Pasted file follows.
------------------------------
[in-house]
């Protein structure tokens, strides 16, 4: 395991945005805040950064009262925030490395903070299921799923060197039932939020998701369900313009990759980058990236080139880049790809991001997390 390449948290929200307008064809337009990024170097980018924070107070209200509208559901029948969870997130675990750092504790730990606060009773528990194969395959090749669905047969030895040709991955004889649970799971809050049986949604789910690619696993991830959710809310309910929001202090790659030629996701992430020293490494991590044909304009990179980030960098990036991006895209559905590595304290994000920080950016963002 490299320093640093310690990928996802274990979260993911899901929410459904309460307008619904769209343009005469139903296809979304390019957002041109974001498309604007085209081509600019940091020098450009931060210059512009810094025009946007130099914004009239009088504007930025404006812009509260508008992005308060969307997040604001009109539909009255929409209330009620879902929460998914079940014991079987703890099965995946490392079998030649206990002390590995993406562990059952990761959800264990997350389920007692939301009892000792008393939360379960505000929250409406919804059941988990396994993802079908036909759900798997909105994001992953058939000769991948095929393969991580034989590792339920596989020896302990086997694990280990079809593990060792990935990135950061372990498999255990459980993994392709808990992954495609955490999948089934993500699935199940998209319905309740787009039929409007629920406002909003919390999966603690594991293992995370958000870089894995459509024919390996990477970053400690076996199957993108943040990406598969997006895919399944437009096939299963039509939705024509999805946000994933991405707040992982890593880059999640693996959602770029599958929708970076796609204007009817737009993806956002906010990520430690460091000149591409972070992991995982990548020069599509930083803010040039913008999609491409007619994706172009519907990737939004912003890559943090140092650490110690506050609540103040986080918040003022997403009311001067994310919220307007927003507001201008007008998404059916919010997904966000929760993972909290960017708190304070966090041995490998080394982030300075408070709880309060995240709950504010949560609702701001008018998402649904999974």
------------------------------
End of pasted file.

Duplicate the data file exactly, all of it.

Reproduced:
[in-house]
């Protein structure tokens, strides 16, 4: 395991945005805040950064009262925030490395903070299921799923060197039932939020998701369900313009990759980058990236080139880049790809991001997390 390449948290929200307008064809337009990024170097980018924070107070209200509208559901029948969870997130675990750092504790730990606060009773528990194969395959090749669905047969030895040709991955004889649970799971809050049986949604789910690619696993991830959710809310309910929001202090790659030629996701992430020293490494991590044909304009990179980030960098990036991006895209559905590595304290994000920080950016963002 490299320093640093310690990928996802274990979260993911899901929410459904309460307008619904769209343009005469139903296809979304390019957002041109974001498309604007085209081509600019940091020098450009931060210059512009810094025009946007130099914004009239009088504007930025404006812009509260508008992005308060969307997040604001009109539909009255929409209330009620879902929460998914079940014991079987703890099965995946490392079998030649206990002390590995993406562990059952990761959800264990997350389920007692939301009892000792008393939360379960505000929250409406919804059941988990396994993802079908036909759900798997909105994001992953058939000769991948095929393969991580034989590792339920596989020896302990086997694990280990079809593990060792990935990135950061372990498999255990459980993994392709808990992954495609955490999948089934993500699935199940998209319905309740787009039929409007629920406002909003919390999966603690594991293992995370958000870089894995459509024919390996990477970053400690076996199957993108943040990406598969997006895919399944437009096939299963039509939705024509999805946000994933991405707040992982890593880059999640693996959602770029599958929708970076796609204007009817737009993806956002906010990520430690460091000149591409972070992991995982990548020069599509930083803010040039913008999609491409007619994706172009519907990737939004912003890559943090140092650490110690506050609540103040986080918040003022997403009311001067994310919220307007927003507001201008007008998404059916919010997904966000929760993972909290960017708190304070966090041995490998080394982030300075408070709880309060995240709950504010949560609702701001008018998402649904999974």